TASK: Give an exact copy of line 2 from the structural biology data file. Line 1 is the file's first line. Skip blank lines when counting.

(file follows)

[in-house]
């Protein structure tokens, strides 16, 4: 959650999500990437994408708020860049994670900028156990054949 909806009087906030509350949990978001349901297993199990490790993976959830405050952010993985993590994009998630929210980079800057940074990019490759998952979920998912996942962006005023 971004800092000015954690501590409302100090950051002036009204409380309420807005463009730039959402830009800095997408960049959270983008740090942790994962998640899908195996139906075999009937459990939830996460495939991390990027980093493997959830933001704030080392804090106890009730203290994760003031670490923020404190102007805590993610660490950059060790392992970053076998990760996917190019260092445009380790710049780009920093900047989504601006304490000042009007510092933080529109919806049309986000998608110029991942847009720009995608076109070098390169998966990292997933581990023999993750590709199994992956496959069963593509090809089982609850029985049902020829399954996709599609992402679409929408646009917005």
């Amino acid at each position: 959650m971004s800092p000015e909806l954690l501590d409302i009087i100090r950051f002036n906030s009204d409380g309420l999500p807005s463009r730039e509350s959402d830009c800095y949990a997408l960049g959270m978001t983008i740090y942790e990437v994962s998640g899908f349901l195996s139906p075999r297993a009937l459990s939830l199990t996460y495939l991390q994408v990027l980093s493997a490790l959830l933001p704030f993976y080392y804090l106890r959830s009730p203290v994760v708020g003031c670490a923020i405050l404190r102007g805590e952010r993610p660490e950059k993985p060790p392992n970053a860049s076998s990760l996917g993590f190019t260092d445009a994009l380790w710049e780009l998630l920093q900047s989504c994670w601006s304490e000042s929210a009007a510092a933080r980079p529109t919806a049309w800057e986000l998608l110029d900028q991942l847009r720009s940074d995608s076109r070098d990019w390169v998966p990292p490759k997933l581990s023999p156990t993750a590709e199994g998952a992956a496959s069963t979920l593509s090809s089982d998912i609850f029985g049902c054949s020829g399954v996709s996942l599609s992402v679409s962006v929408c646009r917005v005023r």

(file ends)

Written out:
């Protein structure tokens, strides 16, 4: 959650999500990437994408708020860049994670900028156990054949 909806009087906030509350949990978001349901297993199990490790993976959830405050952010993985993590994009998630929210980079800057940074990019490759998952979920998912996942962006005023 971004800092000015954690501590409302100090950051002036009204409380309420807005463009730039959402830009800095997408960049959270983008740090942790994962998640899908195996139906075999009937459990939830996460495939991390990027980093493997959830933001704030080392804090106890009730203290994760003031670490923020404190102007805590993610660490950059060790392992970053076998990760996917190019260092445009380790710049780009920093900047989504601006304490000042009007510092933080529109919806049309986000998608110029991942847009720009995608076109070098390169998966990292997933581990023999993750590709199994992956496959069963593509090809089982609850029985049902020829399954996709599609992402679409929408646009917005």